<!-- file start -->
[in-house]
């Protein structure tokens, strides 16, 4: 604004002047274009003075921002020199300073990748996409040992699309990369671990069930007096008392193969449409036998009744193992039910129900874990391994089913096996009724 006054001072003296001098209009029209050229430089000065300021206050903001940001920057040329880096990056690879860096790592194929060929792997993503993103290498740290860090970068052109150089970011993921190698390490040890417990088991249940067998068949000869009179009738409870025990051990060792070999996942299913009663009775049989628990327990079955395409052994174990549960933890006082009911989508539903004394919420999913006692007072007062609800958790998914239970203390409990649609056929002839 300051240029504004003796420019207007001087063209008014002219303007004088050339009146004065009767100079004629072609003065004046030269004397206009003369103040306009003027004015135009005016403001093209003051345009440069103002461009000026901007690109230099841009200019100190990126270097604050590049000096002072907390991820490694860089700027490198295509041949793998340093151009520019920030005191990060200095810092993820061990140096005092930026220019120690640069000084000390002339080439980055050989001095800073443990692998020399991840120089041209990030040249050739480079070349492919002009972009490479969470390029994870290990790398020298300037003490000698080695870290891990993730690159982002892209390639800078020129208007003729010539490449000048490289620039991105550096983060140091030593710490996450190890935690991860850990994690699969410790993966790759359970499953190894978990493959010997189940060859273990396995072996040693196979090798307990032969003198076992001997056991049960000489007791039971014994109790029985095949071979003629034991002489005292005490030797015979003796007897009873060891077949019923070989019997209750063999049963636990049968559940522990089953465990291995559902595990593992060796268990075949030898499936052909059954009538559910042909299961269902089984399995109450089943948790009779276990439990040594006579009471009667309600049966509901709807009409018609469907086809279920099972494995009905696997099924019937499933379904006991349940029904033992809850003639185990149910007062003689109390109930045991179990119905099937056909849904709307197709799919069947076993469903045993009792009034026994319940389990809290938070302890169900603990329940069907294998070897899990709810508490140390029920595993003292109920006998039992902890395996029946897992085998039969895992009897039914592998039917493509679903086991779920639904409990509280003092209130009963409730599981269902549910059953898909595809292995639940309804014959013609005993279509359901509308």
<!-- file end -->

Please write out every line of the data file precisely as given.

[in-house]
């Protein structure tokens, strides 16, 4: 604004002047274009003075921002020199300073990748996409040992699309990369671990069930007096008392193969449409036998009744193992039910129900874990391994089913096996009724 006054001072003296001098209009029209050229430089000065300021206050903001940001920057040329880096990056690879860096790592194929060929792997993503993103290498740290860090970068052109150089970011993921190698390490040890417990088991249940067998068949000869009179009738409870025990051990060792070999996942299913009663009775049989628990327990079955395409052994174990549960933890006082009911989508539903004394919420999913006692007072007062609800958790998914239970203390409990649609056929002839 300051240029504004003796420019207007001087063209008014002219303007004088050339009146004065009767100079004629072609003065004046030269004397206009003369103040306009003027004015135009005016403001093209003051345009440069103002461009000026901007690109230099841009200019100190990126270097604050590049000096002072907390991820490694860089700027490198295509041949793998340093151009520019920030005191990060200095810092993820061990140096005092930026220019120690640069000084000390002339080439980055050989001095800073443990692998020399991840120089041209990030040249050739480079070349492919002009972009490479969470390029994870290990790398020298300037003490000698080695870290891990993730690159982002892209390639800078020129208007003729010539490449000048490289620039991105550096983060140091030593710490996450190890935690991860850990994690699969410790993966790759359970499953190894978990493959010997189940060859273990396995072996040693196979090798307990032969003198076992001997056991049960000489007791039971014994109790029985095949071979003629034991002489005292005490030797015979003796007897009873060891077949019923070989019997209750063999049963636990049968559940522990089953465990291995559902595990593992060796268990075949030898499936052909059954009538559910042909299961269902089984399995109450089943948790009779276990439990040594006579009471009667309600049966509901709807009409018609469907086809279920099972494995009905696997099924019937499933379904006991349940029904033992809850003639185990149910007062003689109390109930045991179990119905099937056909849904709307197709799919069947076993469903045993009792009034026994319940389990809290938070302890169900603990329940069907294998070897899990709810508490140390029920595993003292109920006998039992902890395996029946897992085998039969895992009897039914592998039917493509679903086991779920639904409990509280003092209130009963409730599981269902549910059953898909595809292995639940309804014959013609005993279509359901509308």